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Pueblo Indian pottery embodies four main natural elements: earth, water, air, and fire. It is an art form literally of land and place, and is one of America’s ancient Indigenous creative expressions.

Foregrounding Pueblo voices and aesthetics, Grounded in Clay: The Spirit of Pueblo Pottery is the first community-curated Native American exhibition in the history of The Met. The effort features more than one hundred historical, modern, and contemporary clay works and offers a critical understanding of Pueblo pottery as community-based knowledge and personal experience.

Dating from the eleventh century to the present day, the featured artworks represent the aesthetic lineages of New Mexico’s nineteen Río Grande Pueblos as well as the West Texas community of Ysleta del Sur and the Hopi tribe of Arizona—sovereign Indigenous nations where pots and other ceramic works have been made and used for millennia. Visual and material languages of pottery and intergenerational narratives are highlighted throughout the exhibition.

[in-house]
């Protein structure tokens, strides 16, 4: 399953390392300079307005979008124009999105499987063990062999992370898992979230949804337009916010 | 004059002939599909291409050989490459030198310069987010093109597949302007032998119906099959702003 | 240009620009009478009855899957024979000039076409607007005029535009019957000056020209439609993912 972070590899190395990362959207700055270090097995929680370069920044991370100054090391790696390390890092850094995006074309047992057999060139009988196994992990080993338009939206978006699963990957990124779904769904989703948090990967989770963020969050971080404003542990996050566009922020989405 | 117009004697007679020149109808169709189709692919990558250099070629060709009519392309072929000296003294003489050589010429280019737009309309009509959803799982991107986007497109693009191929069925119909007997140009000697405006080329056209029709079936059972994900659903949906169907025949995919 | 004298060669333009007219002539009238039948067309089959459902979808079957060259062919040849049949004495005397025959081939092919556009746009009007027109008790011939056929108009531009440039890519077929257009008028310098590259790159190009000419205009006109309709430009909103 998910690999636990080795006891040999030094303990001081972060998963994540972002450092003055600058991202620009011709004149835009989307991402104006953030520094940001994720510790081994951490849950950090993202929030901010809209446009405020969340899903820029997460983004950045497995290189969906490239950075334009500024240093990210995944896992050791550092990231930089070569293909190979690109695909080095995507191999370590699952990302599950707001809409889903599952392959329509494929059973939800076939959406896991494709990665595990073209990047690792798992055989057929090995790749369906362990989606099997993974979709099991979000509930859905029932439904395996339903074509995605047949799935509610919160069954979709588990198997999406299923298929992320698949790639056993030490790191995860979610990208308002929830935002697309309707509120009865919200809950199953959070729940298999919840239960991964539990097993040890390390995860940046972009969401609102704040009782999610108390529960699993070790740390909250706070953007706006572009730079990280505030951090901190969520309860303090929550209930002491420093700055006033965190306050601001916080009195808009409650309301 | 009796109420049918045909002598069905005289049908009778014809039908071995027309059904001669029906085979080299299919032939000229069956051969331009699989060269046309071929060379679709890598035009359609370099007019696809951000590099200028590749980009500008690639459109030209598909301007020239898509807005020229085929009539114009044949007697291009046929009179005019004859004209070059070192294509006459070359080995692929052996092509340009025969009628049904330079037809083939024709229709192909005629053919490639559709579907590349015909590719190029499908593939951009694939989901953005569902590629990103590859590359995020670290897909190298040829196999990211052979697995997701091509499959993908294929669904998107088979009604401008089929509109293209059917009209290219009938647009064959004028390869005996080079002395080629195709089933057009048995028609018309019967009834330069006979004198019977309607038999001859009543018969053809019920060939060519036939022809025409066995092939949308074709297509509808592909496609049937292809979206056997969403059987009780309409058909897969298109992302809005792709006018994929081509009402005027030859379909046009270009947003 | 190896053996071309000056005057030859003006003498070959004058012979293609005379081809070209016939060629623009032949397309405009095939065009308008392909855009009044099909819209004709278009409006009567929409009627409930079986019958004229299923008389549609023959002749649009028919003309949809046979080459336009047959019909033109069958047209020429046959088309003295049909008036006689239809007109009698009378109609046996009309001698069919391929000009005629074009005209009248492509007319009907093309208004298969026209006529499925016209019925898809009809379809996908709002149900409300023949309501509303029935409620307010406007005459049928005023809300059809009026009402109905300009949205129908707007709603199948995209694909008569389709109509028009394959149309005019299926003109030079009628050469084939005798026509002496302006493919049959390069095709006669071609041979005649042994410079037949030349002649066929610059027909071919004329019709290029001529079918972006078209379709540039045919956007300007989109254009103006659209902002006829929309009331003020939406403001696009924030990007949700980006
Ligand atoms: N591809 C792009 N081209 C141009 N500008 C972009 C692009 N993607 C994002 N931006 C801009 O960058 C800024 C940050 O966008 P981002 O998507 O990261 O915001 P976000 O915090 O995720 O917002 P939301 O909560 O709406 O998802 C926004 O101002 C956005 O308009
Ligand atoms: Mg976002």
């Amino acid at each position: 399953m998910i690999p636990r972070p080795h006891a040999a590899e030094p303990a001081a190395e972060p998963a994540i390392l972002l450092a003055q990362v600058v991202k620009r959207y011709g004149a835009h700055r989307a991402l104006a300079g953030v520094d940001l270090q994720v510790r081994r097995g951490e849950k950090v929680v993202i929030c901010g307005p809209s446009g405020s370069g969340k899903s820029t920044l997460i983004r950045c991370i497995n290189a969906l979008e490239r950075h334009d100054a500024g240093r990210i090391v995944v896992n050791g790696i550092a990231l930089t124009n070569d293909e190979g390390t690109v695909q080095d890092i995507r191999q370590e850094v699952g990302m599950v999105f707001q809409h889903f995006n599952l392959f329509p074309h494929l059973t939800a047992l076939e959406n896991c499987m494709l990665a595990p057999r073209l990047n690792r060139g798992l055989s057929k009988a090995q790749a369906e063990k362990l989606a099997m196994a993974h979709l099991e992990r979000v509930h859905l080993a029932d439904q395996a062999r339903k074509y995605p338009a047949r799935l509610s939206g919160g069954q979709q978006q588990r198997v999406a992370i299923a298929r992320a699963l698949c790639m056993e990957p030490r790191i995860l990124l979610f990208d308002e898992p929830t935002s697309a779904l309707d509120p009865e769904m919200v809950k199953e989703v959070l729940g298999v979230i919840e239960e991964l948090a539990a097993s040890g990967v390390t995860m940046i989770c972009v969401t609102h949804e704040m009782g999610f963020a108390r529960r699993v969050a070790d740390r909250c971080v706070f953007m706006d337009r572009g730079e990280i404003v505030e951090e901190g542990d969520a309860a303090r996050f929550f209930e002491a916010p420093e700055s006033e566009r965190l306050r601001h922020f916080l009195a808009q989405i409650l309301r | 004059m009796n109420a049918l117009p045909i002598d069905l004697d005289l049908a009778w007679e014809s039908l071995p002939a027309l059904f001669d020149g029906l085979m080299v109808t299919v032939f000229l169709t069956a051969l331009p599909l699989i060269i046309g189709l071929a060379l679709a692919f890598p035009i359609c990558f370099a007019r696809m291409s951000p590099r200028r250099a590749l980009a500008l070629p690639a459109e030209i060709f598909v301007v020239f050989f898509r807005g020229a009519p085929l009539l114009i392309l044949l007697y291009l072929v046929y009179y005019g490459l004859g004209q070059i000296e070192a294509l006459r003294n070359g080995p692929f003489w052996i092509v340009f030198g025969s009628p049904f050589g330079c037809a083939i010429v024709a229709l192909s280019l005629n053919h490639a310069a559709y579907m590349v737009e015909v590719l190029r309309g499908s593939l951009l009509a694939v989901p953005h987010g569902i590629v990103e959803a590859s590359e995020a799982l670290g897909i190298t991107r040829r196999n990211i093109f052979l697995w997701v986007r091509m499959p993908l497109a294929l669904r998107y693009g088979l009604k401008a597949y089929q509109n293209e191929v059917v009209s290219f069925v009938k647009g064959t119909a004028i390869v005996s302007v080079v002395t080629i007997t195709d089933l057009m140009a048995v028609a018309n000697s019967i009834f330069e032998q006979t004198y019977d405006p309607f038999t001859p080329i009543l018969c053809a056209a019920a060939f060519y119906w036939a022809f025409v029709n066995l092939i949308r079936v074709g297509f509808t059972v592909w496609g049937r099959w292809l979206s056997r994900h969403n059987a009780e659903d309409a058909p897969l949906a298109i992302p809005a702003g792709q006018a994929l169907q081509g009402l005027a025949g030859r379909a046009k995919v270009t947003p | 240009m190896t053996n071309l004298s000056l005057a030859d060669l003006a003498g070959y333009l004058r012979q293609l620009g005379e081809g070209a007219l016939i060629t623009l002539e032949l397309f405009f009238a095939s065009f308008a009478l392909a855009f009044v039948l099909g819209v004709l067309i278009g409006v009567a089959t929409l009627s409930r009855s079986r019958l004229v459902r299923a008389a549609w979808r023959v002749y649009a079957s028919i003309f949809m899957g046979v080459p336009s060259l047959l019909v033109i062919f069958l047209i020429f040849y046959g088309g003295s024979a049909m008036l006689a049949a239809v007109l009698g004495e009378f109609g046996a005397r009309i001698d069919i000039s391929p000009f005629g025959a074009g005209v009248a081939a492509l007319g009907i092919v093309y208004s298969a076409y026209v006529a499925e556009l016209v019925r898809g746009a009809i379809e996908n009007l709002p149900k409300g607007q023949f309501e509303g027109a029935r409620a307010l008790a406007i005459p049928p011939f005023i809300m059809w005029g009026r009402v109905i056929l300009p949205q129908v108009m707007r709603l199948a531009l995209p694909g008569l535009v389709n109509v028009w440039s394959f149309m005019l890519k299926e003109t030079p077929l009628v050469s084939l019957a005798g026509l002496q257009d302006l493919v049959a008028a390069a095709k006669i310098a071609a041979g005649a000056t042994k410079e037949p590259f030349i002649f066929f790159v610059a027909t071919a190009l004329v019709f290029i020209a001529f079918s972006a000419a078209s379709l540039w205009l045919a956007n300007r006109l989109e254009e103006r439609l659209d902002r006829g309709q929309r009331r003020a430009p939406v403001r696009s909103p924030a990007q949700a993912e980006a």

Grounded in Clay: The Spirit of Pueblo Pottery was curated by the Pueblo Pottery Collective, a group that includes sixty individual members of diverse ages, backgrounds, and professions, who represent twenty-one source communities. Selected works are from two significant Pueblo pottery collections—the Indian Arts Research Center of the School for Advanced Research (SAR) in Santa Fe, New Mexico, and the Vilcek Foundation, New York, New York.

11.5 in H | 9.8 in W | 1.1 in T
Hardcover, 288 pages, September 2, 2022